The 2008-09 budget and State of the State speech delivered by Gov. Arnold Schwarzenegger this week contain something to infuriate virtually every organized interest group in California. However, the governor is making a lot more sense about the state’s bleak long-term financial outlook than any other Sacramento politician.
The Legislature apparently still prefers to attempt business as usual, hiding from the unpleasant reality that it consistently spends approximately $20 billion a year more than incoming revenues, even as voter-mandated set-asides automatically increase spending by 7.3 percent annually. This created a fiscal booby trap that has caught California in a $14 billion deficit this year.
Meanwhile, Schwarzenegger started 2008 by demonstrating willingness to face facts and lay out the kind of tough, serious-minded emergency measures obviously necessary to balance the coming budget and, even more importantly, to finally repair California’s dysfunctional financial structure.
In Tuesday’s State of the State, the governor called for a new constitutional amendment triggering automatic cuts to be specified by the Legislature when revenues drop below expenses, along with enforced deposits to a reserve fund during surplus revenue years. This is Schwarzenegger’s third try at instituting some sort of spending cap. And interestingly, the latest plan was pioneered by Bill Clinton as governor of Arkansas.
Schwarzenegger is also declaring a fiscal emergency this month, a first-time use of powers granted by the voters in 2004. This would call a special session giving legislators a 45-day deadline to balance the budget, including making early cuts in current spending. If they do not agree on a solution, they are barred from doing any other legislative work or adjourning until they succeed.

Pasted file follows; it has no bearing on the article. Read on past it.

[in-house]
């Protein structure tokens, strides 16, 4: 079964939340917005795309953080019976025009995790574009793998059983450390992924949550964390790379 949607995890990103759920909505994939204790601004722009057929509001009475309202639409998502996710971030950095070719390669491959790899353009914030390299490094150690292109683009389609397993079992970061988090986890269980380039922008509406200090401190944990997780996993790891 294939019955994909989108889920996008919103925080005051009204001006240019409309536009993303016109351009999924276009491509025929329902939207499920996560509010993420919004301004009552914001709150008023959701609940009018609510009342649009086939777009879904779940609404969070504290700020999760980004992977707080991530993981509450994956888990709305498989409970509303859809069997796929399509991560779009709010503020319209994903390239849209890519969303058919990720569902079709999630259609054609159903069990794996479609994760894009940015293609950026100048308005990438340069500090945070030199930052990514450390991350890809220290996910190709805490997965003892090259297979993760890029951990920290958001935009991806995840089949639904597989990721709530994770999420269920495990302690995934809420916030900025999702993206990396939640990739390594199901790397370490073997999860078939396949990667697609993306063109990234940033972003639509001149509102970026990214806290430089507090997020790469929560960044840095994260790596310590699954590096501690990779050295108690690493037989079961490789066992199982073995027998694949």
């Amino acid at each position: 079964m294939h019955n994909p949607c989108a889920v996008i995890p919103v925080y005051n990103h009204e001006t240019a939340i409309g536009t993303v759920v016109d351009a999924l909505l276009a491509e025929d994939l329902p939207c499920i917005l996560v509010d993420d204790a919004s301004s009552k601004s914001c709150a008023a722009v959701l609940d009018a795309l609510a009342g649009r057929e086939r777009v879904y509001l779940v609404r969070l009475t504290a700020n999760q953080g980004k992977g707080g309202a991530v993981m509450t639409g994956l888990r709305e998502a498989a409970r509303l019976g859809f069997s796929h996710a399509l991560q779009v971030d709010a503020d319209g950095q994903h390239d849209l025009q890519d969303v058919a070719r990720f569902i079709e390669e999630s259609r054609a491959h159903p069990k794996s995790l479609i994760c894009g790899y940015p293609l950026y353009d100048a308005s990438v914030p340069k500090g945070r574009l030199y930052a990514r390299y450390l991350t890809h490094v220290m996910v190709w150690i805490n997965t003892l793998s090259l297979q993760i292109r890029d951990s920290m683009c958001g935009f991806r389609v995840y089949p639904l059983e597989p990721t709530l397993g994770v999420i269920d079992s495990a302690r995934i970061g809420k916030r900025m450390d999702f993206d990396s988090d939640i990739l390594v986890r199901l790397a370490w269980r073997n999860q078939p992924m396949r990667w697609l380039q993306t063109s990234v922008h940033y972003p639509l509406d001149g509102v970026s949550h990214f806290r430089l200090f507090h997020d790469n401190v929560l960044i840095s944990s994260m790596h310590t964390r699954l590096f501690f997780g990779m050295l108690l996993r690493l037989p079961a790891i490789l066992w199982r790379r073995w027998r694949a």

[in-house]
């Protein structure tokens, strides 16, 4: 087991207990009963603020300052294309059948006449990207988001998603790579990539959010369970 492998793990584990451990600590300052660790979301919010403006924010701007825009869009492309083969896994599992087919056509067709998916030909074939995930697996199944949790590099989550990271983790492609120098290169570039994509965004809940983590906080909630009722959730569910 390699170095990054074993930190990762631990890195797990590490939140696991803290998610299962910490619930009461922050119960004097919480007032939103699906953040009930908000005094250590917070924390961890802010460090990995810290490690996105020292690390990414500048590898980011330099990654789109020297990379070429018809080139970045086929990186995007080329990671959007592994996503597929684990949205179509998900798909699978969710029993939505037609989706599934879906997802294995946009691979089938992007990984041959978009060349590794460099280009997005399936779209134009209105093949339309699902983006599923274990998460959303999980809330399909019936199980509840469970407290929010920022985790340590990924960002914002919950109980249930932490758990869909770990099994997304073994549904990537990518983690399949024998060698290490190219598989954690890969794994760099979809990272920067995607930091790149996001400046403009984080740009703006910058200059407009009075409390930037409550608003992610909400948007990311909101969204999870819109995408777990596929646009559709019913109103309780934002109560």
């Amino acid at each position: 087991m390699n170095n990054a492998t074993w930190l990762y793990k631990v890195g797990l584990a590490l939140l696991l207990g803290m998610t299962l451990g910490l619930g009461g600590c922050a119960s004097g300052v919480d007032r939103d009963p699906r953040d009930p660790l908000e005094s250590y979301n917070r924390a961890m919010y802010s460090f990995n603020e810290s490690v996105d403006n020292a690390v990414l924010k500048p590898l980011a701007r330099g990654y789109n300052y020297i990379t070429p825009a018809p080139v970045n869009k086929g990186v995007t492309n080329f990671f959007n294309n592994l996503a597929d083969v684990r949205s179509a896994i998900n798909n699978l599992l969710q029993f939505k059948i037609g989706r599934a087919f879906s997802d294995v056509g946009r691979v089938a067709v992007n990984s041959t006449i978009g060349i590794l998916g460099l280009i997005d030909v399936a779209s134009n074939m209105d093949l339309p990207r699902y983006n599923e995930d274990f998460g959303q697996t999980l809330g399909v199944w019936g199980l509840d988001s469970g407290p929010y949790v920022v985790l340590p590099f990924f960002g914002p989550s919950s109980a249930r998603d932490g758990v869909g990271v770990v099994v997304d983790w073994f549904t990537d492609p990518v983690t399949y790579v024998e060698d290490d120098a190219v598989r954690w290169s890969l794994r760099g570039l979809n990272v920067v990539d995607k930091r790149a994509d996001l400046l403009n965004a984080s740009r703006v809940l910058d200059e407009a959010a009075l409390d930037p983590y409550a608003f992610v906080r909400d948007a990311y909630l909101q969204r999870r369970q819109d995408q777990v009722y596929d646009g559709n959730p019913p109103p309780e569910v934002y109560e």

Schwarzenegger’s $141 billion budget draft yesterday provided bombshells galore. It would cut nearly 10 percent of the funding for public education, grant early release to 22,000 supposedly low-risk prison inmates, temporarily close nearly one in five state parks, cut benefits for the children of welfare recipients if their parents fail to get jobs, freeze subsidies for the elderly, blind and disabled through the end of the decade and cut Medi-Cal by $1 billion.
The governor also seeks a firefighting surcharge on homeowners’ property insurance and wants to borrow an additional $3.3 billion using bonds voters approved for deficit relief in 2004. The total package would result in 3 percent less spending than this year’s budget. There is nothing upbeat about any of this. But who can doubt that measures this extreme are necessary for digging California out of both its immediate and long-term fiscal hole?
Predictably, the first response from both political parties was a reflexive repetition of entrenched positions that guarantee continued gridlock. The Democratic majority essentially said, “No cuts, especially to social programs.” And the Republicans promised to block any new taxes.
Unfortunately for apologists of the status quo, business as usual just cannot work any longer. Painful though it might be, California lawmakers will now be forced to make tough choices between draconian service cuts or possibly reviewing the state’s loophole-plagued tax structure.